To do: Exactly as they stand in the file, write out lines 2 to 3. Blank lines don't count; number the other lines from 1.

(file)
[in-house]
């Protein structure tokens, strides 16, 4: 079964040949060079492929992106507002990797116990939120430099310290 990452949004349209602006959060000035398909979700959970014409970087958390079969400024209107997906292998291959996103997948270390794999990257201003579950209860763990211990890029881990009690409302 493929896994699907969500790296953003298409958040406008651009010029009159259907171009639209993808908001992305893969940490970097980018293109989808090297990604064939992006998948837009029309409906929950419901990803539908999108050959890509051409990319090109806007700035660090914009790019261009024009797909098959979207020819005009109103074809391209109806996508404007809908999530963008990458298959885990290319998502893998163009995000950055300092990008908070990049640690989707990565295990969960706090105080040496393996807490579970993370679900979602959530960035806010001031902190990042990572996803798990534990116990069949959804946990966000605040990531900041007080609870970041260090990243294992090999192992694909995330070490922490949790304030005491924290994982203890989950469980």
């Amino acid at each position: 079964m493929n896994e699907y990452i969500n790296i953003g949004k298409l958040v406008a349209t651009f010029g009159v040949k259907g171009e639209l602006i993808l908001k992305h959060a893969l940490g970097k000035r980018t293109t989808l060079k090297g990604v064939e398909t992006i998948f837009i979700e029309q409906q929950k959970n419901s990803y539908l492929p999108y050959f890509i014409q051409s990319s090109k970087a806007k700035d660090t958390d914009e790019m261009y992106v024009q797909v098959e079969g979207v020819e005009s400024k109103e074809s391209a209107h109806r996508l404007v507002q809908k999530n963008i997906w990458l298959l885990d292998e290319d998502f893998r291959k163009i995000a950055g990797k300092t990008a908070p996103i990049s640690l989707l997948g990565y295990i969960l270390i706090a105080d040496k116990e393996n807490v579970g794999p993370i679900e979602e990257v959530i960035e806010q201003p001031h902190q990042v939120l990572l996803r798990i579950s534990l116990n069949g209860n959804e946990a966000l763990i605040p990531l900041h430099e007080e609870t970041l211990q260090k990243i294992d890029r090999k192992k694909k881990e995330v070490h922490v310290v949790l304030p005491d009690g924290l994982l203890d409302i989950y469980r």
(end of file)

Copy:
């Protein structure tokens, strides 16, 4: 079964040949060079492929992106507002990797116990939120430099310290 990452949004349209602006959060000035398909979700959970014409970087958390079969400024209107997906292998291959996103997948270390794999990257201003579950209860763990211990890029881990009690409302 493929896994699907969500790296953003298409958040406008651009010029009159259907171009639209993808908001992305893969940490970097980018293109989808090297990604064939992006998948837009029309409906929950419901990803539908999108050959890509051409990319090109806007700035660090914009790019261009024009797909098959979207020819005009109103074809391209109806996508404007809908999530963008990458298959885990290319998502893998163009995000950055300092990008908070990049640690989707990565295990969960706090105080040496393996807490579970993370679900979602959530960035806010001031902190990042990572996803798990534990116990069949959804946990966000605040990531900041007080609870970041260090990243294992090999192992694909995330070490922490949790304030005491924290994982203890989950469980």
């Amino acid at each position: 079964m493929n896994e699907y990452i969500n790296i953003g949004k298409l958040v406008a349209t651009f010029g009159v040949k259907g171009e639209l602006i993808l908001k992305h959060a893969l940490g970097k000035r980018t293109t989808l060079k090297g990604v064939e398909t992006i998948f837009i979700e029309q409906q929950k959970n419901s990803y539908l492929p999108y050959f890509i014409q051409s990319s090109k970087a806007k700035d660090t958390d914009e790019m261009y992106v024009q797909v098959e079969g979207v020819e005009s400024k109103e074809s391209a209107h109806r996508l404007v507002q809908k999530n963008i997906w990458l298959l885990d292998e290319d998502f893998r291959k163009i995000a950055g990797k300092t990008a908070p996103i990049s640690l989707l997948g990565y295990i969960l270390i706090a105080d040496k116990e393996n807490v579970g794999p993370i679900e979602e990257v959530i960035e806010q201003p001031h902190q990042v939120l990572l996803r798990i579950s534990l116990n069949g209860n959804e946990a966000l763990i605040p990531l900041h430099e007080e609870t970041l211990q260090k990243i294992d890029r090999k192992k694909k881990e995330v070490h922490v310290v949790l304030p005491d009690g924290l994982l203890d409302i989950y469980r």